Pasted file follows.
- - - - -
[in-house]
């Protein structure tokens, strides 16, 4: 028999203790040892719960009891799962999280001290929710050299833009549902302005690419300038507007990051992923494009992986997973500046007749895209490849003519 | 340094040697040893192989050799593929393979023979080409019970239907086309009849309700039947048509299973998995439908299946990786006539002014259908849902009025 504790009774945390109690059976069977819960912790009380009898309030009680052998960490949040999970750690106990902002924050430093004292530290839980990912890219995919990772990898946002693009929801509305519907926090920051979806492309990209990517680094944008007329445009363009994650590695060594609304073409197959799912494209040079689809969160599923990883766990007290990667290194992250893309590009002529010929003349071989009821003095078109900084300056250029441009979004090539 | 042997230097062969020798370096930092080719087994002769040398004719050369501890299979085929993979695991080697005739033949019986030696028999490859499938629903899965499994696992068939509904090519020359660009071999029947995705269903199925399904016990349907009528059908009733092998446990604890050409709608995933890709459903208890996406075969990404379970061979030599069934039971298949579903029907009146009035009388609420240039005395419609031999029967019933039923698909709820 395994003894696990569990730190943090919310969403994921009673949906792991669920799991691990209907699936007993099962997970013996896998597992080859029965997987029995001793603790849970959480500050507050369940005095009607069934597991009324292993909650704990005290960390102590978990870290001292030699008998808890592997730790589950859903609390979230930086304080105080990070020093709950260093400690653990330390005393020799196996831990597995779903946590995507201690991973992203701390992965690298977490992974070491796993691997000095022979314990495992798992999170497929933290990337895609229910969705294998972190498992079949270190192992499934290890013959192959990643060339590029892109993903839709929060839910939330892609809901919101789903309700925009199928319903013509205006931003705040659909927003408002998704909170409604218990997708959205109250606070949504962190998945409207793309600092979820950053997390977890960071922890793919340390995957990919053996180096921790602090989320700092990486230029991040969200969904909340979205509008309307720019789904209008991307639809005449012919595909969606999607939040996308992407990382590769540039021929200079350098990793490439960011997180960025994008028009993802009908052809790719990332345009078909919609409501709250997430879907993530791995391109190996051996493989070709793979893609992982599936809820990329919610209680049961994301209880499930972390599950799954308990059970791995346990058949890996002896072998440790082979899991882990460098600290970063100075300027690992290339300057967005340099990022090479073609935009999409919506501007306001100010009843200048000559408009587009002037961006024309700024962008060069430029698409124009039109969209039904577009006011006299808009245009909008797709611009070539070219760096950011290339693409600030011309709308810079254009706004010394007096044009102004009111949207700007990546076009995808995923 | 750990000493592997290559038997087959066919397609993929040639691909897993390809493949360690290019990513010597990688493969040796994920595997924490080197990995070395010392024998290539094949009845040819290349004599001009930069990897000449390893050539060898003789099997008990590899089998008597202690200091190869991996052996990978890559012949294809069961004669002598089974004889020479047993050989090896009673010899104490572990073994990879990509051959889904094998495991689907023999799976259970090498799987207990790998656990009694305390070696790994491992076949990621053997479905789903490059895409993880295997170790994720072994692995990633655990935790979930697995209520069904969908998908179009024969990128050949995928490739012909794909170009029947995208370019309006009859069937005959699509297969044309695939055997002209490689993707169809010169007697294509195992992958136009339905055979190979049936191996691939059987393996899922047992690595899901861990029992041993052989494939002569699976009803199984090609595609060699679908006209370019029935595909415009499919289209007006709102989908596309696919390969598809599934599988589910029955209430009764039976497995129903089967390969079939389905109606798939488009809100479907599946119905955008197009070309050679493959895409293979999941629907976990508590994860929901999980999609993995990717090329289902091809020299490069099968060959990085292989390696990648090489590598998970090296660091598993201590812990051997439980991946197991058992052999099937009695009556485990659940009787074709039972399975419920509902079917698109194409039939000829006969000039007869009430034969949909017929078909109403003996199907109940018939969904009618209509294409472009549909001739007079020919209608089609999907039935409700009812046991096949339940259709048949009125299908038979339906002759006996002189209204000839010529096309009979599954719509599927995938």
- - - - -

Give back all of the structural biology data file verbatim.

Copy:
[in-house]
């Protein structure tokens, strides 16, 4: 028999203790040892719960009891799962999280001290929710050299833009549902302005690419300038507007990051992923494009992986997973500046007749895209490849003519 | 340094040697040893192989050799593929393979023979080409019970239907086309009849309700039947048509299973998995439908299946990786006539002014259908849902009025 504790009774945390109690059976069977819960912790009380009898309030009680052998960490949040999970750690106990902002924050430093004292530290839980990912890219995919990772990898946002693009929801509305519907926090920051979806492309990209990517680094944008007329445009363009994650590695060594609304073409197959799912494209040079689809969160599923990883766990007290990667290194992250893309590009002529010929003349071989009821003095078109900084300056250029441009979004090539 | 042997230097062969020798370096930092080719087994002769040398004719050369501890299979085929993979695991080697005739033949019986030696028999490859499938629903899965499994696992068939509904090519020359660009071999029947995705269903199925399904016990349907009528059908009733092998446990604890050409709608995933890709459903208890996406075969990404379970061979030599069934039971298949579903029907009146009035009388609420240039005395419609031999029967019933039923698909709820 395994003894696990569990730190943090919310969403994921009673949906792991669920799991691990209907699936007993099962997970013996896998597992080859029965997987029995001793603790849970959480500050507050369940005095009607069934597991009324292993909650704990005290960390102590978990870290001292030699008998808890592997730790589950859903609390979230930086304080105080990070020093709950260093400690653990330390005393020799196996831990597995779903946590995507201690991973992203701390992965690298977490992974070491796993691997000095022979314990495992798992999170497929933290990337895609229910969705294998972190498992079949270190192992499934290890013959192959990643060339590029892109993903839709929060839910939330892609809901919101789903309700925009199928319903013509205006931003705040659909927003408002998704909170409604218990997708959205109250606070949504962190998945409207793309600092979820950053997390977890960071922890793919340390995957990919053996180096921790602090989320700092990486230029991040969200969904909340979205509008309307720019789904209008991307639809005449012919595909969606999607939040996308992407990382590769540039021929200079350098990793490439960011997180960025994008028009993802009908052809790719990332345009078909919609409501709250997430879907993530791995391109190996051996493989070709793979893609992982599936809820990329919610209680049961994301209880499930972390599950799954308990059970791995346990058949890996002896072998440790082979899991882990460098600290970063100075300027690992290339300057967005340099990022090479073609935009999409919506501007306001100010009843200048000559408009587009002037961006024309700024962008060069430029698409124009039109969209039904577009006011006299808009245009909008797709611009070539070219760096950011290339693409600030011309709308810079254009706004010394007096044009102004009111949207700007990546076009995808995923 | 750990000493592997290559038997087959066919397609993929040639691909897993390809493949360690290019990513010597990688493969040796994920595997924490080197990995070395010392024998290539094949009845040819290349004599001009930069990897000449390893050539060898003789099997008990590899089998008597202690200091190869991996052996990978890559012949294809069961004669002598089974004889020479047993050989090896009673010899104490572990073994990879990509051959889904094998495991689907023999799976259970090498799987207990790998656990009694305390070696790994491992076949990621053997479905789903490059895409993880295997170790994720072994692995990633655990935790979930697995209520069904969908998908179009024969990128050949995928490739012909794909170009029947995208370019309006009859069937005959699509297969044309695939055997002209490689993707169809010169007697294509195992992958136009339905055979190979049936191996691939059987393996899922047992690595899901861990029992041993052989494939002569699976009803199984090609595609060699679908006209370019029935595909415009499919289209007006709102989908596309696919390969598809599934599988589910029955209430009764039976497995129903089967390969079939389905109606798939488009809100479907599946119905955008197009070309050679493959895409293979999941629907976990508590994860929901999980999609993995990717090329289902091809020299490069099968060959990085292989390696990648090489590598998970090296660091598993201590812990051997439980991946197991058992052999099937009695009556485990659940009787074709039972399975419920509902079917698109194409039939000829006969000039007869009430034969949909017929078909109403003996199907109940018939969904009618209509294409472009549909001739007079020919209608089609999907039935409700009812046991096949339940259709048949009125299908038979339906002759006996002189209204000839010529096309009979599954719509599927995938």